Again in my opinion, the reason there is a lot of hype rn is because the barrier to entry for LLM is pretty low. There's tons of hype and most (>75%) of applications which tend to be low hanging fruit are being grabbed. These can be done via chatGPT API, or out of the box tools to fine tune and deploy LLMs or another set of tools for RAG. All of this is really software heavy and less of ML Expertise heavy. AWS also has a lot of built in tools to simplify the process for deploying LLMs as they want to streamline and productize it as easily as possible)

    The only place where you truly need someone with data science skills is in companies that are building novel LLMs/SOTA LLMs (e.g. phind.ai, magic.ai) and those need PhDs usually

    And also 90% of the hard part of fine-tuning an LLM is in the "Getting the data to the the LLM part" i.e. the data engineering part

    There is a ton of competition as well in this field and it is incredibly saturated. There really arent a ton of jobs where they want someone to fine tune LLMs. (source: https://youtu.be/5p248yoa3oE?si=FmANIzPN-\_zMtXvB&t=758). Think about how many companies need AI/ML in the first place -- its not as much as things like SWE. Then the number of companies that need LLMs is a fraction of that. It is important to keep in mind that most data in companies is tabular and supervised learning still accounts for the vast majority of the ML expertise needed.

    Finally the AI/LLM field is moving really fast. A lot of the LLM specific expertise needed today is going to be obsolete in 6-12 months.

    All this is to say is focus on the fundamentals of understanding how to frame, design, and solve problems and less about trying to find the right space/tools/expertise.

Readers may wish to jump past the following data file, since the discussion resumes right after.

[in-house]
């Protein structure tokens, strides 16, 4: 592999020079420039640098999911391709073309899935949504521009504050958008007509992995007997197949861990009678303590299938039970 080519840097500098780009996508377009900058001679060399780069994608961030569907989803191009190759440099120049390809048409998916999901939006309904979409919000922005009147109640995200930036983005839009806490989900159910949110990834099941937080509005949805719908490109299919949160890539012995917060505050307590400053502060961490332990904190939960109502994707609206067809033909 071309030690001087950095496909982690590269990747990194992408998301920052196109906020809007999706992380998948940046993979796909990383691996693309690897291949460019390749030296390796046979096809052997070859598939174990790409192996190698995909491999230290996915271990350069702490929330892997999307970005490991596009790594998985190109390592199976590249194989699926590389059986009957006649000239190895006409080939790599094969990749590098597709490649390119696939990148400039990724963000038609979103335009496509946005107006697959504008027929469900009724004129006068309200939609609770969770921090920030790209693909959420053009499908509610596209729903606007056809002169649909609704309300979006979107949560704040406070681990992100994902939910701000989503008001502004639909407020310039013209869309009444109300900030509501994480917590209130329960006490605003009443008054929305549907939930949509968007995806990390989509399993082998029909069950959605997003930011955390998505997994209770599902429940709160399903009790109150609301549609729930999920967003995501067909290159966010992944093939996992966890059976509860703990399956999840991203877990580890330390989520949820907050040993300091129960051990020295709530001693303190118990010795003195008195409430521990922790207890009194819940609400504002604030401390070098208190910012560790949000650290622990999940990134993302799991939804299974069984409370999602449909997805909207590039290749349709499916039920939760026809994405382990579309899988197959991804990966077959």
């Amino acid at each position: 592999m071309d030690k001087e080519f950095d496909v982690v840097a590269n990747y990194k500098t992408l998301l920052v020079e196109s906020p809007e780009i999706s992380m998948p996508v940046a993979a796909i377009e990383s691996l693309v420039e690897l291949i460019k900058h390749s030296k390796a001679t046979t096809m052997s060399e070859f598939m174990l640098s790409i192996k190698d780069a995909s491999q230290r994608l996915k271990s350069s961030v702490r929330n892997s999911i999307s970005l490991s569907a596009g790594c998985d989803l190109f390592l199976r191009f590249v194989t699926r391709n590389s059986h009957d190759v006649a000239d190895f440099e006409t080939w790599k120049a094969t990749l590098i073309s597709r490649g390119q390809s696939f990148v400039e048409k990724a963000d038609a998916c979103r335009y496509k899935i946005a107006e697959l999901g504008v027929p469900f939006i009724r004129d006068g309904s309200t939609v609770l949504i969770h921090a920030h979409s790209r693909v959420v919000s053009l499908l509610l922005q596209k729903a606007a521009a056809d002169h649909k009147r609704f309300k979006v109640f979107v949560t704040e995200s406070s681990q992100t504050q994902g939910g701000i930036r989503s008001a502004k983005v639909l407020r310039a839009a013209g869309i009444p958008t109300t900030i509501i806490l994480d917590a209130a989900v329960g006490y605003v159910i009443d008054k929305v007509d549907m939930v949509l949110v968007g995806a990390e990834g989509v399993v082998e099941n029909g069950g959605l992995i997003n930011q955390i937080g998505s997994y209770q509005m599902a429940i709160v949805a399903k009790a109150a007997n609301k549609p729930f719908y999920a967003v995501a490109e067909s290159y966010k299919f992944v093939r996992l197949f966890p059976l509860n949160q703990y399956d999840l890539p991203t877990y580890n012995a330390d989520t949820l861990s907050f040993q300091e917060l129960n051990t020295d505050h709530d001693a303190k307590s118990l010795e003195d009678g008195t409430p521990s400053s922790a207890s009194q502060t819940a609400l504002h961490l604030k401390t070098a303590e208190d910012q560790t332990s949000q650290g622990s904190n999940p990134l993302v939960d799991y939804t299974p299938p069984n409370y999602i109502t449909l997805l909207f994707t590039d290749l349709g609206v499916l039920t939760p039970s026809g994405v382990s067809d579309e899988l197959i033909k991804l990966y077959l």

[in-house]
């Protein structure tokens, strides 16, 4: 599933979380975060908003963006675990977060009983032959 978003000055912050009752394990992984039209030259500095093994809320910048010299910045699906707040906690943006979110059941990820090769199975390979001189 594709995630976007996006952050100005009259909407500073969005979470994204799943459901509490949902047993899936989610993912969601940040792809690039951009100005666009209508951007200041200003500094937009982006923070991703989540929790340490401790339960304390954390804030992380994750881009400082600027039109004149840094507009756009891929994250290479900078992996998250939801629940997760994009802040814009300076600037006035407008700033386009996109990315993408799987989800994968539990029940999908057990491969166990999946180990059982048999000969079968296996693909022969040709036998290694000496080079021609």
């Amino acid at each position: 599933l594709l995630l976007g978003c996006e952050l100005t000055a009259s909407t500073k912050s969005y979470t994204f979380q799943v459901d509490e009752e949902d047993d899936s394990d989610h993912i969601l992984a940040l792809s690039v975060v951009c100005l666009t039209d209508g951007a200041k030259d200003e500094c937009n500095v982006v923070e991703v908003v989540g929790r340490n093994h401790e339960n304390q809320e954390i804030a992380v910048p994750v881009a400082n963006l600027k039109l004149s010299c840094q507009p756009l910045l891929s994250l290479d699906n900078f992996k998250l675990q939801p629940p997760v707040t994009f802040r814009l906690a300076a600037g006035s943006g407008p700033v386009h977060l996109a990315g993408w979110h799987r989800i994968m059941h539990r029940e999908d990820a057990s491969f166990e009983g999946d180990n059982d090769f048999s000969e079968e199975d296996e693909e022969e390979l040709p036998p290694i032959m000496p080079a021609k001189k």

I know this might have sounded a bit rough/not exactly answer your question! If LLM is something you're deeply passionate about then by all means go for it! But I just wanted to paint a more complete/realistic picture on the reality of LLM landscape since I've seen a lot of people trying to chase the hype/sell the hype

  • 3
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    Tech Lead/Manager at Meta, Pinterest, Kosei
    2 months ago

    I don't have much to add to Sai's great answer, but one thing I recommend is to find a partner to work with. The likelihood of completing the project is way higher if you have someone to learn from and keep you accountable.

  • 0
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    Entry-Level Data Scientist [OP]
    Flatiron Health
    2 months ago

    Thanks Sai, that was extremely helpful! I definitely agree how to frame, design, and solve problems is more important, and that's what I'm aiming for. What would be a good way to showcase to companies that I'm good at solving problems in general vs. just being good at one tool? Would writing and publishing something documenting my thought process help? Or are there better ways to achieve this? Thanks again!